This article was originally published on WeedWeek, and appears here with permission. How to Grow Hydroponic Cannabis at Home Hydroponics is when you grow your cannabis plant in an inert medium like coco or a reservoir of water, and provide all the nutrients to the plant directly Learn how to best use hydroponic growing systems and techniques to cultivate cannabis and how these techniques can improve your crop.
Hydroponic Cannabis: A Guide To Hydroponic Weed And How To Grow It
This article was originally published on WeedWeek, and appears here with permission.
Hydroponic cannabis is a fascinating and effective way to grow marijuana. There are many different ways to grow weed hydroponically, ranging from huge commercial operations to a simple garden in your closet. This article will explore the different to grow weed hydroponically, what some of the advantages are, and what you’ll need to get started on a hydroponic garden of your very own.
What Is Hydroponic Cannabis?
Hydroponic cannabis refers to plants that are grown in a nutrient-rich water solution instead of soil. Hydroponic cannabis can be grown in a variety of different ways, using mediums ranging from clay pellets to only air, or in deep water buckets or even with fish. But you will not find soil as part of any hydroponic grow.
Differences Between Soil & Hydroponic Cannabis
Soil is composed of organic materials found on the Earth’s surface, composed of decaying detritus (fallen leaves, insect and animal corpses, and so on).
Plants, including cannabis sativa, naturally grow in soil. However, it is also possible to grow plants in widely differing mediums that involve no soil at all. These are hydroponic methods of growing. Rather than roots embedding themselves into soil as they search for and absorb nutrients, a hydroponic grow provides a nutrient-rich, water-based solution that is applied directly to roots, enabling more efficient uptake.
The Advantages Of Hydroponic Cannabis Growing
Growing cannabis in soil has its advantages, but with hydro, plants can grow taller, grow faster and provide larger yields. In soil, the roots of plants must search for the nutrients they need for growth. With a hydroponic setup, the nutrients are much more easily available and accessible, allowing the plant to divert more energy into stem, leaf and flower growth.
How To Grow Hydroponic Marijuana
Growing hydroponic marijuana requires a bit more of a setup than a simple pot on your balcony. There are many hydroponic systems available that can suit any need – from beginner to more professional. The Viagrow Complete Ebb & Flow Hydroponics System comes with a table, space for 14 plants and an automated delivery system for water, nutrients and oxygen. More simpler kids, such as the Deep Water Culture Hydroponic Bucket is easy to use and includes water level indicators, rockwool starter plugs and an air pump.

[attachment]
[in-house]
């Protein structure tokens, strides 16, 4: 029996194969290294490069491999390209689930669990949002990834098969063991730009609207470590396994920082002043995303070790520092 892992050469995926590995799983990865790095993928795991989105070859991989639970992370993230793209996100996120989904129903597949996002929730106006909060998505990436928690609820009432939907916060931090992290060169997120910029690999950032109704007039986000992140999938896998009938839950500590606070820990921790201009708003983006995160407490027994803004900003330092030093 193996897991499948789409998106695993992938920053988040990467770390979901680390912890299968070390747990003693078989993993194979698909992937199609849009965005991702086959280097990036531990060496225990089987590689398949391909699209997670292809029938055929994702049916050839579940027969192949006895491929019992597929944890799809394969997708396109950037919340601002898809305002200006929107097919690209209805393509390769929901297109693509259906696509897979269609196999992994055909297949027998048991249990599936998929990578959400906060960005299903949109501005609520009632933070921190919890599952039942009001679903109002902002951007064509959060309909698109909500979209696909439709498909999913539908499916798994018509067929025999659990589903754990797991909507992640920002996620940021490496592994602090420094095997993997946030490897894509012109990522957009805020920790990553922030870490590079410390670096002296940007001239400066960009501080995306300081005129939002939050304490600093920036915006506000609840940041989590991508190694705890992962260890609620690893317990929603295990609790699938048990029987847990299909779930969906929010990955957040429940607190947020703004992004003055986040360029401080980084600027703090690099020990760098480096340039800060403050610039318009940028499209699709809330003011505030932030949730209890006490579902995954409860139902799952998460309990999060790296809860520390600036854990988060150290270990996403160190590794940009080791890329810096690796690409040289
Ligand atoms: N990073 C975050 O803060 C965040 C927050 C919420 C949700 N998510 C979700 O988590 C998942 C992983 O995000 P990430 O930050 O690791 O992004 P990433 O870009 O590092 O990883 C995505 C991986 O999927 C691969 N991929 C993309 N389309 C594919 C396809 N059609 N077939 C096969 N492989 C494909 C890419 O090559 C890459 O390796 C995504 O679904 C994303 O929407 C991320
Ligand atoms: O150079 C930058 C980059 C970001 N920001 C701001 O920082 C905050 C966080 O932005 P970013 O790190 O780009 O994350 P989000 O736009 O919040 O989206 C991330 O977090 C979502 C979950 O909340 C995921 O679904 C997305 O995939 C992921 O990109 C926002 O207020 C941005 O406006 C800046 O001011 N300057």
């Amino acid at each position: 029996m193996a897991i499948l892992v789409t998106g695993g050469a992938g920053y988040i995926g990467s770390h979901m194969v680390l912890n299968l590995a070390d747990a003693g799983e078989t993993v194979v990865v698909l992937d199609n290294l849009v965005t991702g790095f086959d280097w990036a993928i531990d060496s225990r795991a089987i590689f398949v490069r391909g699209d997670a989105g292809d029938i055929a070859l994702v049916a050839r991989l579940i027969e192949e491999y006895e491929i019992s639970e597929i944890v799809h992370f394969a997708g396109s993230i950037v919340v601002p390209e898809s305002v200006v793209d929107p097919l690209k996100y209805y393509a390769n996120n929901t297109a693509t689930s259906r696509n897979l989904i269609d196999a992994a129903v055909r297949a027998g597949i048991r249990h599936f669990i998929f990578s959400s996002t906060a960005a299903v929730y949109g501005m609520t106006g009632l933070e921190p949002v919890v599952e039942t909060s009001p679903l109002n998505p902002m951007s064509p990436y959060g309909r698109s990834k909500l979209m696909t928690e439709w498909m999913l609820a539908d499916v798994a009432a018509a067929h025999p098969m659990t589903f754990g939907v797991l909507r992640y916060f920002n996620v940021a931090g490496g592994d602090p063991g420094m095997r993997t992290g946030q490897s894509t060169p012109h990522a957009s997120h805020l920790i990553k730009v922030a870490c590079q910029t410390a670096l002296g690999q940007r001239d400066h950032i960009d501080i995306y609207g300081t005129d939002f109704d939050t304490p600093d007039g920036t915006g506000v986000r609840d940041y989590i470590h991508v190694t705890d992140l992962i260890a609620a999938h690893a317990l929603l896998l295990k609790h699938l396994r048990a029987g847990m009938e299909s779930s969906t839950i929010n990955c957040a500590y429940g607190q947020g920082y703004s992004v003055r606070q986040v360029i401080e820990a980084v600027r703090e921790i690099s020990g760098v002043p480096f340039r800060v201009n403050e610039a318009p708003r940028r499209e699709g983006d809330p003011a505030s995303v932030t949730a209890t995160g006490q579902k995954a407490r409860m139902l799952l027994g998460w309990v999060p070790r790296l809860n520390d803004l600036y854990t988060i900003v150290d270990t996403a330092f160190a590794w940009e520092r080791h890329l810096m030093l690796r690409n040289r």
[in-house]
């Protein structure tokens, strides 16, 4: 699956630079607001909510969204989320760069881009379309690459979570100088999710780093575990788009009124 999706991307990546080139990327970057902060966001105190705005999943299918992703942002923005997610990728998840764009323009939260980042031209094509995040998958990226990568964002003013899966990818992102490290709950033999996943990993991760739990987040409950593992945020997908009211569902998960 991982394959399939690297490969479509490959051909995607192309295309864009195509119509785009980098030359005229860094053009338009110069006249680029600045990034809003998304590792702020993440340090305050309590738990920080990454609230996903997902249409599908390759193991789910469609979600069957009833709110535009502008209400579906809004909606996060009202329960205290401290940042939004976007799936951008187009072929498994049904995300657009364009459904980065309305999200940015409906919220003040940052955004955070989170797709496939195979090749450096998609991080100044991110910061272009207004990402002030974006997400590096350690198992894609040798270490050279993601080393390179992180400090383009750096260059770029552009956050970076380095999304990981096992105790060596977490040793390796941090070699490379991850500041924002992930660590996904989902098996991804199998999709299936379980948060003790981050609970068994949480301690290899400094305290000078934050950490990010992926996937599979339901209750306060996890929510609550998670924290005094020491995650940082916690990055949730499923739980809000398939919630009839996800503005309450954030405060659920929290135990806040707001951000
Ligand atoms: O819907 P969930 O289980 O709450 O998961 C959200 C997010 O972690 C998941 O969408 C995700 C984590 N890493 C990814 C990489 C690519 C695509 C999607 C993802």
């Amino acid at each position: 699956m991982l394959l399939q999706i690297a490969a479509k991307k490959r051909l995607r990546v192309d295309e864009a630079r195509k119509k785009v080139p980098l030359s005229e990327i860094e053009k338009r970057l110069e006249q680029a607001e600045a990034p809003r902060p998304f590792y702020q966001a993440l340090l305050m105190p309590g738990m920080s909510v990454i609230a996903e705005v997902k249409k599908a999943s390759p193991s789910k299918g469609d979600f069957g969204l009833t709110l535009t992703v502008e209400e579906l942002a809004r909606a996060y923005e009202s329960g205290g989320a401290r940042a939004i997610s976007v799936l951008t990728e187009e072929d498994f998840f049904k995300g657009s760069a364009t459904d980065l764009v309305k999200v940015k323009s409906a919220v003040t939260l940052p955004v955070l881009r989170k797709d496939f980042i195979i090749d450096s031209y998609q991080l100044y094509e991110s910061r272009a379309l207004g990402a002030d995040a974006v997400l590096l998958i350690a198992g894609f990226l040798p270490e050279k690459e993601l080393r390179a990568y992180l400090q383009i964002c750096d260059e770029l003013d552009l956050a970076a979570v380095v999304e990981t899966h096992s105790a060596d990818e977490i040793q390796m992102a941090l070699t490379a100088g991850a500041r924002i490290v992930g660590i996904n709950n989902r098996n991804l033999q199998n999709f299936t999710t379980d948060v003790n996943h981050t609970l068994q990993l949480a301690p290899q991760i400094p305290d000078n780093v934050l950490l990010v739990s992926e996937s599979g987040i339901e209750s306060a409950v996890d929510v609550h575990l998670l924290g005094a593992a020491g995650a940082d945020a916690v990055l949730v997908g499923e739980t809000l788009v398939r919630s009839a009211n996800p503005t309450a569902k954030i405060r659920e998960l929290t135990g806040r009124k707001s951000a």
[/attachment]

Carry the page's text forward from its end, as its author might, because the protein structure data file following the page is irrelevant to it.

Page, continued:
But you can also go the do-it-yourself route which, although initially a bit more intensive to set up, can allow you to tailor your setup to your personal needs.
Royal Queen Seeds provides the following list of equipment you’ll need for a do-it-yourself setup.
Choose A Growing Medium
There are many growing mediums to choose from with regards to hydroponic marijuana grows. Below are a few of the most popular.
Plant roots are meant to be submerged in soil, however, they can also grow in the air. With air grows, roots are misted with water and nutrients, which allows for plenty of oxygen and no drainage issues. The one danger is that the plants are utterly reliant on you paying close attention or, if you’ve got an automated grow, the power staying on – an outage could cost you your plants.
Clay pebbles are porous, speckled pieces of clay that resemble dog kibble. Clay pebbles are perfect for delivering high quantities of oxygen for roots, retaining high amounts of nutrients and water, and allow for drainage as well.
As the name suggests, coco coir is ground-up husks of coconuts, and are an increasingly popular choice for hydro grows. A coconut husk is designed to protect the inner flesh from harsh external factors and, most importantly, serves as a perfect germinating medium for a new coconut tree. Coco coir provides all of these benefits to your marijuana plants.
Perlite is volcanic glass that has been infused with air, creating a porous material with high oxygen retention capabilities. Perlite is often added to soil mediums to boost aeration levels. This material is a great solution for hydroponic grows, although pay extra attention to water levels since perlite retains no water whatsoever.
Rockwool is material made from melted rock fibers, similar to that of fibreglass. Although this material has been around for a long time, it comes with some downsides, including potential health hazards associated with inhaling dust from dried rockwool (the solution being to immediately drench the rockwool in water). Rockwool also comes with a relatively high pH that must be balanced. On the plus side, rockwool is an excellent water retainer.
Vermiculite has a pebble-like texture that retains water well, capable of drawing water and nutrients upwards (also known as “wicking”). While it can be expensive and can sometimes hold too much water, vermiculite is great for using in combination with other grow mediums, enabling you to tailor your medium to your specific setup.
Choose The Right Hydroponic Grow System